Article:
Examining the Relationship between Reading and Writing Student Expectations as Tested on STAAR in Fourth and Seventh Grade

Document Type


Degree Name

Doctor of Education (Ed.D)


Curriculum and Instruction

Date of Award

Spring 2019


In many schools in America, reading and writing are taught as separate entities within the course of an academic day (Grabe & Zhang, 2013; Parodi, 2007). Instead, research indicates that “Teachers should exploit the potentiality of teaching and practicing reading and writing together, starting from local cohesion resources to different text organizations” (Parodi, 2007, p. 14). There are common basic strategies used by both readers and writers (Mason, Davison, Hammer, Miller, & Glutting, 2013; Parodi, 2007). Lessons should be deliberately planned so that reading and writing are intertwined. Readers and writers must have the same knowledge base and functional understanding of the multifaceted roles of language and its praxis to be proficient at comprehension and creation (Mason et al., 2013). This quantitative non-experimental study was conducted to examine the nature of the relationship between reading and writing variables by student expectations as defined by the Texas Essential Knowledge and Skills (TEKS) in reading and student expectations as defined by TEKS in writing. The researcher used a canonical correlation analysis method with archival student data from the fourth- and seventh-grade State of Texas Academic Assessment of Readiness (STAAR) scores obtained from the district administration of a suburban school district for school years 2012–2013, 2013–2014, and 2014–2015. The researcher used 2 purposeful sampling groups of students: 4th-grade students from three elementary feeder schools and seventh-grade students from the junior high school linked as the feeder school for the three elementary schools. The participants of this study were selected from the 2012–2013, 2013–2014, and 2014–2015 STAAR archival data. The 4th-grade participants come from 3 different elementary schools within 1 suburban school district. Fourth- and 7th-grade students’ scores on the reading and writing STAAR tests were used in this study. Findings of this research confirm and support previous research showing reading and writing skills are strongly related and should be taught reciprocally. There were numerous reading student expectations that strongly correlated with most writing student expectations in both 4th- and 7th-grade. Reading and writing on their own are each independently only 1 element of the complex, constructive processes of discourse. In both 4th- and 7th-grade for all 3 years tested, with the full model representing all tested student expectations, there is a strong statistical significance with the variance shared between the variable sets. For 4th-grade in the 2012–2013 testing year there was a 74%, shared variance; in the 2013–2014 testing year, there was a 77% shared variance; and in the 2014–2015 testing year, there was a 76% shared variance. For 7th-grade in the 2012–2013 testing year, there was an 82%, shared variance; in the 2013–2014 testing year, there was a 79% shared variance; and in the 2014–2015 testing year, there was an 86% shared variance.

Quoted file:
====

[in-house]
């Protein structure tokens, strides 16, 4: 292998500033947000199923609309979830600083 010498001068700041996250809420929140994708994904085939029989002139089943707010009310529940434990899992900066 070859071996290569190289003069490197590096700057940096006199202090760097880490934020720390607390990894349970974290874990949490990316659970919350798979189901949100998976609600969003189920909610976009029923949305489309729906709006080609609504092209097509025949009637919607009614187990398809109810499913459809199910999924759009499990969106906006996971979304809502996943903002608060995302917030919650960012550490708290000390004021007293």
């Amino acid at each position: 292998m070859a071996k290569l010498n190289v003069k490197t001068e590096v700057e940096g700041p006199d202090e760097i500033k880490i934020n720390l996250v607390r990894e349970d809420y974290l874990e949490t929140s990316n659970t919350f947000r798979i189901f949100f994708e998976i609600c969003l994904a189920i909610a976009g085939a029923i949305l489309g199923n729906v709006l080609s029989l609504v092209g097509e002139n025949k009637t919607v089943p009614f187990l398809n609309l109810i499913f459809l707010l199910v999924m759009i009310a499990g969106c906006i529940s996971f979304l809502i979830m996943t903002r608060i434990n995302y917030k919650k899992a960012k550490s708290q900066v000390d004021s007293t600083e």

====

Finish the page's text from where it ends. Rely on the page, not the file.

Susan Szabo

Subject Categories

Education | Reading and Language